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See below for a selection of the latest books from Sustainability category. Presented with a red border are the Sustainability books that have been lovingly read and reviewed by the experts at Lovereading. With expert reading recommendations made by people with a passion for books and some unique features Lovereading will help you find great Sustainability books and those from many more genres to read that will keep you inspired and entertained. And it's all free!
A sustainable European energy system, mitigating climate change and solving a number of other key environmental problems, will require massive reliance on renewable energy sources combined with a sharp increase in energy productivity. Considering that most of the technologies necessary for such a development are already available, today's most important questions are: How can these technologies be integrated into the European energy system? What are the costs and benefits of such a strategy? What are the major bottlenecks and obstacles to such a development? What measures are necessary to support this development? In the book a sustainable scenario and a fair-market scenario are developed as a means to demonstrate that concepts for a sustainable future European energy supply are feasible.
Previous books on growth management in the United States favor balanced growth, which suggests that growth and environmental protection represent equally legitimate objectives. Taking issue with the balanced growth position, this book argues that further growth is unsustainable and that growth management must focus on ensuring ecological sustainability. The book opens with the arguments supporting current global limits to growth, and then shows that the growth management movement in the United States represents an institutionalized form of ongoing growth accommodation, which is incongruous with sustainable behavior. The book also documents the historical pro-growth tendency of the planning profession and contends that this bias is impeding the necessary transition to a sustainable future. In addition, it presents the standards courts use to decide the legality of growth management programs and suggests that those standards do not present insurmountable obstacles to stopping future growth. In conclusion, this book presents operational measures of ecological sustainability and argues that the growth imperative currently driving the growth management movement must be replaced by the imperative of ecological sustainability.
The 1990s have been marked by a wide-spread awareness of the convergence of environmental, economic and social problems and issues. Many local workers have begun to recognize that severe setbacks or even collapse of their local economy is strongly related to environmental problems: either to the depletion of local resources (such as timber, fish, or minerals) or to severe pollution and degradation of the local ecosystem. This in-depth collection of case studies of urban and rural communities committed to a process of sustainable development provides a more detailed description of this dynamic process than was previously available. This provocative book demonstrates the commonalities in approach across a wide variety of environmental and cultural settings, examining an emerging consciousness from cultural, economic, social and environmental viewpoints.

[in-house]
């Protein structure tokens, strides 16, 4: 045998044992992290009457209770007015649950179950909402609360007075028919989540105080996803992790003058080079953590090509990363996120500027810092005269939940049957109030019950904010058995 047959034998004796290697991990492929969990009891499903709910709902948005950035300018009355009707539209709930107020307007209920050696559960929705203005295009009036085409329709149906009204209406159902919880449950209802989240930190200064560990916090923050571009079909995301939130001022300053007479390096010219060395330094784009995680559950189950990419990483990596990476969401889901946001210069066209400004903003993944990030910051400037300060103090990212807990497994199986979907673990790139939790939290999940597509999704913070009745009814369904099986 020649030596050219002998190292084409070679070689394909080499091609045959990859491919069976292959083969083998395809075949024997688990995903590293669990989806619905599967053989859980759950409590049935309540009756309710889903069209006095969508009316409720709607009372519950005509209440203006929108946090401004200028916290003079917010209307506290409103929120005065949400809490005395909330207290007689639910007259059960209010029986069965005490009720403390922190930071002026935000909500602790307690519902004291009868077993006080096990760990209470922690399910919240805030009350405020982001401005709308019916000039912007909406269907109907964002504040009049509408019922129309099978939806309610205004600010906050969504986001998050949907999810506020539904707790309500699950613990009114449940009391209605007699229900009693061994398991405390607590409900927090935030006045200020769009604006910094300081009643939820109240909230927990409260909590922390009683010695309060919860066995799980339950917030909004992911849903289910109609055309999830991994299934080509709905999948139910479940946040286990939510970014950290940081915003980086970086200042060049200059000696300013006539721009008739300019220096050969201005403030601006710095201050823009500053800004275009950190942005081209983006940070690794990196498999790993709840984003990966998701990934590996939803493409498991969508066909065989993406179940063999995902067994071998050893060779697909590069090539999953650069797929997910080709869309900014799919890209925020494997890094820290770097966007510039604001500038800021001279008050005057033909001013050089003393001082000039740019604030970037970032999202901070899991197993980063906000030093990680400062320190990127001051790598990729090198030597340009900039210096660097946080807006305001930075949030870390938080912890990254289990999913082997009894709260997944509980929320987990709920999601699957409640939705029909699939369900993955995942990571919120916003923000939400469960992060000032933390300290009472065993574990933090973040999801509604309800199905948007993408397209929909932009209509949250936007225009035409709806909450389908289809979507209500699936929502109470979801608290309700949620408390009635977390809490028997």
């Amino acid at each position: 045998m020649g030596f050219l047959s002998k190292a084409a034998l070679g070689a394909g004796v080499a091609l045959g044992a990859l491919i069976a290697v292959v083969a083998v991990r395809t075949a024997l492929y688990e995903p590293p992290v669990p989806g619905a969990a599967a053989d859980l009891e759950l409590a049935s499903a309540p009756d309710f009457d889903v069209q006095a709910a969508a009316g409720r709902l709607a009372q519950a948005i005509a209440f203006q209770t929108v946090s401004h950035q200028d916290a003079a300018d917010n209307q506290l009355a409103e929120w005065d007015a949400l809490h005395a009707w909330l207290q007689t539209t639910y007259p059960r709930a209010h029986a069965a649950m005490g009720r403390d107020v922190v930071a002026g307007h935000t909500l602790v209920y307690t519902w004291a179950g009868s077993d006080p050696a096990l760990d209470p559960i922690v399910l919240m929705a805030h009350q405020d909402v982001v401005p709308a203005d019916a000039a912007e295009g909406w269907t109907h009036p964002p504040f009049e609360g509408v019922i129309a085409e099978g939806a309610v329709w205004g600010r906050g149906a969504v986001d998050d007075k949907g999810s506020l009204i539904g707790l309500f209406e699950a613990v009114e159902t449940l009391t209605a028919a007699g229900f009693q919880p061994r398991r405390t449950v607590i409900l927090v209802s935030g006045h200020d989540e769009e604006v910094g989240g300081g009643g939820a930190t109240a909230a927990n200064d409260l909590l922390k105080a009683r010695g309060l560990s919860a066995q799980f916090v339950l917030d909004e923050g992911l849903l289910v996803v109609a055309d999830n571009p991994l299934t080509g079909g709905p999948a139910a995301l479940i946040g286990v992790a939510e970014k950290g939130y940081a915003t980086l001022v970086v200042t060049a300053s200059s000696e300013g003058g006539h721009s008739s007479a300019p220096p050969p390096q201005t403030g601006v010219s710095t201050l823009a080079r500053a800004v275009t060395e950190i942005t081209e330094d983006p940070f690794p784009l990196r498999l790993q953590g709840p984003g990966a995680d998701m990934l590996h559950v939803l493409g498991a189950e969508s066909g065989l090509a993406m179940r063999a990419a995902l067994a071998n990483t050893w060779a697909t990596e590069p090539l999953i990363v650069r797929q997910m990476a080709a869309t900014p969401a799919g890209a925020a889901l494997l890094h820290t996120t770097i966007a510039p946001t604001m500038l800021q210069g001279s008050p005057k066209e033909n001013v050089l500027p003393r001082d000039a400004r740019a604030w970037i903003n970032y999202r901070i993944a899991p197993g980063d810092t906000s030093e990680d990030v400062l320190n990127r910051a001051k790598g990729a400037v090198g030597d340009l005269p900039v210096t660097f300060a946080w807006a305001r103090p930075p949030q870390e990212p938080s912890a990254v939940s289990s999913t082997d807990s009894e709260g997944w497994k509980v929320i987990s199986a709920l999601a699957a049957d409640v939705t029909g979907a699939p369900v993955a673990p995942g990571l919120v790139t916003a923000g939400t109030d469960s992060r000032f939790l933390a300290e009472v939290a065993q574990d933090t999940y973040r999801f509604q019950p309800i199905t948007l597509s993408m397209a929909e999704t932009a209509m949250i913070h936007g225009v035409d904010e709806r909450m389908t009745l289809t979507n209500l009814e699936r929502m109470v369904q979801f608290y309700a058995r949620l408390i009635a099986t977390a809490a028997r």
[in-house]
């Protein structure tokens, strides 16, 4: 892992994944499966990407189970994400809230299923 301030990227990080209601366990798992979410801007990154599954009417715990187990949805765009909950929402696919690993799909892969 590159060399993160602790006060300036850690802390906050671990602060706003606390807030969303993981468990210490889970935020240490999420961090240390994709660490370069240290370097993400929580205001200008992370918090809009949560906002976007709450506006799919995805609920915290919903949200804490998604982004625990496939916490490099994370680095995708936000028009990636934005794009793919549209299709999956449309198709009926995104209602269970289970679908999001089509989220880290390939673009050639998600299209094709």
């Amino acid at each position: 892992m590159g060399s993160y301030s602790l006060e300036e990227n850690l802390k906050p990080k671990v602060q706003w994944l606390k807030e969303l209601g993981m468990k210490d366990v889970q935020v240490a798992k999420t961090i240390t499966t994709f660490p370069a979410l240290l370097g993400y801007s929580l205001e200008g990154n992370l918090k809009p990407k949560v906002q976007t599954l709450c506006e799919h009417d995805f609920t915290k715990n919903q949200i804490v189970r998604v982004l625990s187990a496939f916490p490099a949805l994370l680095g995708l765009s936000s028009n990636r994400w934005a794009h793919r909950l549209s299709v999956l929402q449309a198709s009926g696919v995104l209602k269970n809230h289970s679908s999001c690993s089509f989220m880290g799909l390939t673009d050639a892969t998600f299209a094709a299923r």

This book examines female-headed households (FHHs) in the world economy, aspects of their poverty, and the implications of those for sustainable development. Following a general discussion of FHHs in the world community, the work discusses FHHs in two regions of India, one being an example of unsuccesssful development and the other of successful development. The research is based on fieldwork in five rural villages. One village, comprising mostly female-headed households, provided a unique case study. The other four villages include both male- and female-headed households with a high proportion of female-headed households. The authors found that female-headed households dominate the poorer sections of the community, and women's access to resources is limited by cultural, social, and economic influences. Women, particularly those in FHHs, bear the heaviest burdens in times of economic hardship. These women face more forms of discrimination outside the home than women from male-headed households. They have fewer customary rights but greater freedom of movement and more opportunities for paid employment. The authors go on to show that the benefits of government development programs have not reached remote areas. The trickle-down approach has not worked, but sustainable development programs focusing on women's development and self-responsiblity have helped to lift the economic status of women in general and FHHs in particular.